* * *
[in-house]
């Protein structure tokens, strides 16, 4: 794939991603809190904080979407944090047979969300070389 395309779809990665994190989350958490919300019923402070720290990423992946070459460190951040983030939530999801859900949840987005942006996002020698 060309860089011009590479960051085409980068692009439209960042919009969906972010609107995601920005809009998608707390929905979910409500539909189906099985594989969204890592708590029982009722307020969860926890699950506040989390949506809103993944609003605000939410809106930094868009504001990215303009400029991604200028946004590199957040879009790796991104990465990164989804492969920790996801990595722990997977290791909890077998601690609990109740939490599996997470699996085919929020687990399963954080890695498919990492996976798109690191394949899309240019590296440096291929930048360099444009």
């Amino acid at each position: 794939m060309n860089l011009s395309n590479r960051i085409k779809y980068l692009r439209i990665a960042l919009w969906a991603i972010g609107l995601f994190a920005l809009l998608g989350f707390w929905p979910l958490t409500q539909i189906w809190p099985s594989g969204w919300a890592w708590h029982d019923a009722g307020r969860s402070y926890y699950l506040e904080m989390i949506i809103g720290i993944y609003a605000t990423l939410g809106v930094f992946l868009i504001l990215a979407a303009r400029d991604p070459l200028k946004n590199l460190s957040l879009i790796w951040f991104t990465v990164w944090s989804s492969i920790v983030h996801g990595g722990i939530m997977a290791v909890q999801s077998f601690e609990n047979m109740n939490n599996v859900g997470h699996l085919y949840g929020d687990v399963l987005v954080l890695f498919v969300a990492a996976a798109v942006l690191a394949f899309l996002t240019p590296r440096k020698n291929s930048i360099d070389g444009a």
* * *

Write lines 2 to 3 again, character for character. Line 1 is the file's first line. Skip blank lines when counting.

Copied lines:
């Protein structure tokens, strides 16, 4: 794939991603809190904080979407944090047979969300070389 395309779809990665994190989350958490919300019923402070720290990423992946070459460190951040983030939530999801859900949840987005942006996002020698 060309860089011009590479960051085409980068692009439209960042919009969906972010609107995601920005809009998608707390929905979910409500539909189906099985594989969204890592708590029982009722307020969860926890699950506040989390949506809103993944609003605000939410809106930094868009504001990215303009400029991604200028946004590199957040879009790796991104990465990164989804492969920790996801990595722990997977290791909890077998601690609990109740939490599996997470699996085919929020687990399963954080890695498919990492996976798109690191394949899309240019590296440096291929930048360099444009």
């Amino acid at each position: 794939m060309n860089l011009s395309n590479r960051i085409k779809y980068l692009r439209i990665a960042l919009w969906a991603i972010g609107l995601f994190a920005l809009l998608g989350f707390w929905p979910l958490t409500q539909i189906w809190p099985s594989g969204w919300a890592w708590h029982d019923a009722g307020r969860s402070y926890y699950l506040e904080m989390i949506i809103g720290i993944y609003a605000t990423l939410g809106v930094f992946l868009i504001l990215a979407a303009r400029d991604p070459l200028k946004n590199l460190s957040l879009i790796w951040f991104t990465v990164w944090s989804s492969i920790v983030h996801g990595g722990i939530m997977a290791v909890q999801s077998f601690e609990n047979m109740n939490n599996v859900g997470h699996l085919y949840g929020d687990v399963l987005v954080l890695f498919v969300a990492a996976a798109v942006l690191a394949f899309l996002t240019p590296r440096k020698n291929s930048i360099d070389g444009a």